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14.12 Font Lock mode

Font Lock mode is a minor mode, always local to a particular buffer, which assigns faces to (or fontifies) the text in the buffer. Each buffer's major mode tells Font Lock mode which text to fontify; for instance, programming language modes fontify syntactically relevant constructs like comments, strings, and function names.

Font Lock mode is enabled by default. To toggle it in the current buffer, type M-x font-lock-mode. A positive numeric argument unconditionally enables Font Lock mode, and a negative or zero argument disables it.

Type M-x global-font-lock-mode to toggle Font Lock mode in all buffers. To impose this setting for future Emacs sessions, customize the variable global-font-lock-mode (see Easy Customization), or add the following line to your init file:

     (global-font-lock-mode 0)

If you have disabled Global Font Lock mode, you can still enable Font Lock for specific major modes by adding the function font-lock-mode to the mode hooks (see Hooks). For example, to enable Font Lock mode for editing C files, you can do this:

     (add-hook 'c-mode-hook 'font-lock-mode)

Font Lock mode uses several specifically named faces to do its job, including font-lock-string-face, font-lock-comment-face, and others. The easiest way to find them all is to use M-x customize-group <RET> font-lock-faces <RET>. You can then use that customization buffer to customize the appearance of these faces. See Face Customization.

You can customize the variable font-lock-maximum-decoration to alter the amount of fontification applied by Font Lock mode, for major modes that support this feature. The value should be a number (with 1 representing a minimal amount of fontification; some modes support levels as high as 3); or t, meaning “as high as possible” (the default). You can also specify different numbers for particular major modes; for example, to use level 1 for C/C++ modes, and the default level otherwise, use the value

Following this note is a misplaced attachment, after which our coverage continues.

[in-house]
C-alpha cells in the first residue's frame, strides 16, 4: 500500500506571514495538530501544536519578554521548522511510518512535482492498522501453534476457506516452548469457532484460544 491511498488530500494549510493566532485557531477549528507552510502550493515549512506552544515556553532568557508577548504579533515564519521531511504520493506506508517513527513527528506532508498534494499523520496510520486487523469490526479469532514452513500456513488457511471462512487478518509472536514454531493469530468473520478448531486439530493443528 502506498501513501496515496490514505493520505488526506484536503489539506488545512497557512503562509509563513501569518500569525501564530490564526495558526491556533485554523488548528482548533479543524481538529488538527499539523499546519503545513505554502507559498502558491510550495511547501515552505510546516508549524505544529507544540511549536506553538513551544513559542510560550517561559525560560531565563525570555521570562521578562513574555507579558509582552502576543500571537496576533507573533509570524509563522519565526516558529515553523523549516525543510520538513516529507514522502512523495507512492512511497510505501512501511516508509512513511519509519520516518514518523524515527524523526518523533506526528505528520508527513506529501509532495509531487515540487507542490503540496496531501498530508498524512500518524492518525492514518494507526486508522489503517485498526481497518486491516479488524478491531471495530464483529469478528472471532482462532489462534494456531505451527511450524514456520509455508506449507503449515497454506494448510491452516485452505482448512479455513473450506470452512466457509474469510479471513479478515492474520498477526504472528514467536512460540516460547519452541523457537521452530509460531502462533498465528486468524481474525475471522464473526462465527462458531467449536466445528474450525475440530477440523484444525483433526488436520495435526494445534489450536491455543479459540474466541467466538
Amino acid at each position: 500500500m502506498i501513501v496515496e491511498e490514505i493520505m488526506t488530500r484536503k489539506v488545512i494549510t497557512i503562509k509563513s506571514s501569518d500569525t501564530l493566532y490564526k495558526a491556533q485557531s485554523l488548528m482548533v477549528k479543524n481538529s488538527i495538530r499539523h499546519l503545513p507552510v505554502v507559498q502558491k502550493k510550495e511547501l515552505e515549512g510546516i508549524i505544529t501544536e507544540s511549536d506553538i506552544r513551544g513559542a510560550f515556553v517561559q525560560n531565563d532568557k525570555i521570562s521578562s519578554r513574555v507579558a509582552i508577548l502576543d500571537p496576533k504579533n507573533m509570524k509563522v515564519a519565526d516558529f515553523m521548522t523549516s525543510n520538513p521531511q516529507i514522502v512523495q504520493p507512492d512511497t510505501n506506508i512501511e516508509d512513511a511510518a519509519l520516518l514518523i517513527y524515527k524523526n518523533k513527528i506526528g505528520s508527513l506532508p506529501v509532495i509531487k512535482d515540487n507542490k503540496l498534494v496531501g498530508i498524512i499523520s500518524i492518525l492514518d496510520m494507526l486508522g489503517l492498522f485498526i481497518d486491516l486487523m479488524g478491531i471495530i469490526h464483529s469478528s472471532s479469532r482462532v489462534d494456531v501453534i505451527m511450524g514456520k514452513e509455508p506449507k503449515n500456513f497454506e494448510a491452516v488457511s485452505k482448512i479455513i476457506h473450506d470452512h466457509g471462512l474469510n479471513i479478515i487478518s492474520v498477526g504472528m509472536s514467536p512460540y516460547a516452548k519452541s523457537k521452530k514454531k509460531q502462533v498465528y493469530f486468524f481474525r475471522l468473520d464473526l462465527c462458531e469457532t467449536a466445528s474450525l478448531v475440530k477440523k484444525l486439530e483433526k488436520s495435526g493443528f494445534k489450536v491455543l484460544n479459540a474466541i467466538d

'((c-mode . 1) (c++-mode . 1)))

Comment and string fontification (or “syntactic” fontification) relies on analysis of the syntactic structure of the buffer text. For the sake of speed, some modes, including Lisp mode, rely on a special convention: an open-parenthesis or open-brace in the leftmost column always defines the beginning of a defun, and is thus always outside any string or comment. Therefore, you should avoid placing an open-parenthesis or open-brace in the leftmost column, if it is inside a string or comment. See Left Margin Paren, for details.

The variable font-lock-beginning-of-syntax-function, which is always buffer-local, specifies how Font Lock mode can find a position guaranteed to be outside any comment or string. In modes which use the leftmost column parenthesis convention, the default value of the variable is beginning-of-defun—that tells Font Lock mode to use the convention. If you set this variable to nil, Font Lock no longer relies on the convention. This avoids incorrect results, but the price is that, in some cases, fontification for a changed text must rescan buffer text from the beginning of the buffer. This can considerably slow down redisplay while scrolling, particularly if you are close to the end of a large buffer.

Font Lock highlighting patterns already exist for most modes, but you may want to fontify additional patterns. You can use the function font-lock-add-keywords, to add your own highlighting patterns for a particular mode. For example, to highlight ‘FIXME:’ words in C comments, use this:

     (add-hook 'c-mode-hook
               (lambda ()
                (font-lock-add-keywords nil
                 '(("\\<\\(FIXME\\):" 1
                    font-lock-warning-face t)))))

To remove keywords from the font-lock highlighting patterns, use the function font-lock-remove-keywords. See Search-based Fontification.

Fontifying large buffers can take a long time. To avoid large delays when a file is visited, Emacs initially fontifies only the visible portion of a buffer. As you scroll through the buffer, each portion that becomes visible is fontified as soon as it is displayed; this type of Font Lock is called Just-In-Time (or JIT) Lock. You can control how JIT Lock behaves, including telling it to perform fontification while idle, by customizing variables in the customization group ‘jit-lock’. See Specific Customization.